Monthly Newsletter issued by Dubai Civil Aviation Authority
Issue 68 January 2019
A Big Leap
Artificial Intelligence (AI) is steadily riding a growth wave in the civil aviation industry, with Dubai remaining foremost in its adoption
ExecuJet to have FBO and MRO in Dubai South
Dubai airport to have second ‘smart tunnel’
An airport of the future
NASA testing new ways to guide aircraft
India remain big source market for Gulf tourism Inside DCAA
Fifty Years of Giving 7 Graduation 8 Ceremony of the 5th Division of the 2018 Technical Diploma Programme
Middle East News 20
Drone-based aircraft inspections by 2020
Focus on Aviation Security
Keeping Dubai’s skies safe Hamid Mohammad Almahdali
Cargo & Logistics 28
from the President
A model leader
hroughout the history, leaders have been powerful forces for change impacting the nations and the world. They strove hard to make their country and the world a better place to live in. Leadership, according to a universally accepted definition, has been defined as a process through which a person influences and motivates others to get involved in accomplishment of a particular task. Great leadership requires a healthy dose of persistence and determination. The country has been lucky to have the services of His Highness Sheikh Mohammed bin Rashid Al Maktoum, Vice President and Prime Minister of UAE and Ruler of Dubai, for a record uninterrupted 50 years in varied capacities. Powerful, intelligent, talented, and brave are just a few of the words that describe the leaders of world history. Great leaders like him provide inspiration and serve as examples of excellence. As a rule, people with management skills, dynamic traits and an empathic attitude towards their brethren make great leaders. The credit of putting the UAE and especially Dubai on the world aviation map simply goes to his vision and determination. The emirate started its own airline with two leased aircraft and went on building a mind-boggling aviation behemoth that includes two iconic airports, two international airlines, a duty free facility and aircraft leasing company, and not to mention of an ANSP. By 2020, the aviation sector will contribute to the GDP a total annualised impact of US$53.1 billion.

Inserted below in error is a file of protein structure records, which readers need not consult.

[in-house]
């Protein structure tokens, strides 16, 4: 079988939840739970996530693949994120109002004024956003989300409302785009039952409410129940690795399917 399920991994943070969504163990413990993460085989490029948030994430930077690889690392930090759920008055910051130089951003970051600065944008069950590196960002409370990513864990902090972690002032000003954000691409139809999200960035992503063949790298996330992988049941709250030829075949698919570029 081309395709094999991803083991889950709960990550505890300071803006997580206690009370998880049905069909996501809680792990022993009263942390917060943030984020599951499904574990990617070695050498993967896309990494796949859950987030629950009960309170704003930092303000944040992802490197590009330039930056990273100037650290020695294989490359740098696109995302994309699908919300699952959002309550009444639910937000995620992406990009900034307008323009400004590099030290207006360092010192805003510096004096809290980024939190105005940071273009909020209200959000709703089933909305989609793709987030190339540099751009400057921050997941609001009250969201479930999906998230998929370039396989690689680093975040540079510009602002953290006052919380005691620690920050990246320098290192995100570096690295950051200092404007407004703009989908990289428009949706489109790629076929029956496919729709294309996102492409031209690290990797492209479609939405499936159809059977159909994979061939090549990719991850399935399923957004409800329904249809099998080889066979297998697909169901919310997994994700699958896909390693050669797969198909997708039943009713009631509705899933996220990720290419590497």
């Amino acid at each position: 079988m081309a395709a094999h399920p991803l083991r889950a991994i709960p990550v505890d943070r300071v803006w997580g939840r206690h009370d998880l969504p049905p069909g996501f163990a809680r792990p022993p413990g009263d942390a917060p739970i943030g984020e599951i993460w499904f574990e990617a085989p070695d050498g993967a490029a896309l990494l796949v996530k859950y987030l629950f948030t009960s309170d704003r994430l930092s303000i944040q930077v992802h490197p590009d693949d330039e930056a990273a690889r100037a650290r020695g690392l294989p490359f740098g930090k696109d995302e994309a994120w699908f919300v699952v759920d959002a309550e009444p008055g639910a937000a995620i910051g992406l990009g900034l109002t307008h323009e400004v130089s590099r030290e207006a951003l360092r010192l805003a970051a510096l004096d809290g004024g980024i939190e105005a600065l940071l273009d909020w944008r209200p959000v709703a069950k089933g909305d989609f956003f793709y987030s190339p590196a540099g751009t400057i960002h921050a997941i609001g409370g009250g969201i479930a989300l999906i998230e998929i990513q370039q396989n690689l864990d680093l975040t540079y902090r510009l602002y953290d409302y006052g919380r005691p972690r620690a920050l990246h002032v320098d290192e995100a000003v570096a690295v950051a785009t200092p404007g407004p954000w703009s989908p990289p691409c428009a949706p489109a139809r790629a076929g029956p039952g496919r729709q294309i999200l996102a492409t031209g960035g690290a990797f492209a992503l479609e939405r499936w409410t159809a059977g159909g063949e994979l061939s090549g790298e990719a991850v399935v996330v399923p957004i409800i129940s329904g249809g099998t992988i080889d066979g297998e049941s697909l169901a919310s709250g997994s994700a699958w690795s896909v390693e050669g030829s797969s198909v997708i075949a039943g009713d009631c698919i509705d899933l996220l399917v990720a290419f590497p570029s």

Ahmed bin Saeed Al Maktoum
His role and contribution have played a key role in our nation-building journey and in overcoming challenges that has put Dubai first among global cities, ensuring safety and security to all. His Highness Sheikh Mohammad bin Zayed Al Nahyan, Crown Prince of Abu Dhabi and Deputy Supreme Commander of the UAE Armed Forces, has rightly said that His Highness Sheikh Mohammed bin Rashid has become a role model for leadership and management and called it ‘Fifty Years of Pride’. He echoed our sentiments when he said: “The UAE has the right to be proud of an exceptional leader who is loved and respected by his own people as well as those of the outside world. He is my brother, mentor and companion. You made the sky the limit of our ambitions, invested in human beings, and established the pillars of a renaissance that earned your people a track record of achievements.”
In 2007, the functions of the Department of Civil Aviation were restructured. Accordingly, the Dubai Civil Aviation Authority (DCAA) was established as a regulatory body, by a decree of H.H. Sheikh Mohammed Bin Rashid Al-Maktoum, Ruler of Dubai, on proclamation of law No. 21 of 2007, as amended by law No. 19 of 2010, to undertake development of Air Transport Industry in the Emirate of Dubai and to oversee all aviation-related activities.
Via Dubai is the official bilingual monthly newsletter of DCAA, designed to highlight the initiatives and developments in the aviation industry and act as a knowledge-sharing platform for all the stakeholders and aviation professionals.
Inside DCAA 07
Fifty Years of Giving
Graduation Ceremony of the 5th Division of the 2018 Technical Diploma Programme
General Supervision Mohammed Abdulla Ahli Coordinator Hanan Al Mazimi Creative Manager Mohammed Al Jarouf Marketing Manager Fahed Mohammed E-mail: firstname.lastname@example.org Legal Disclaimer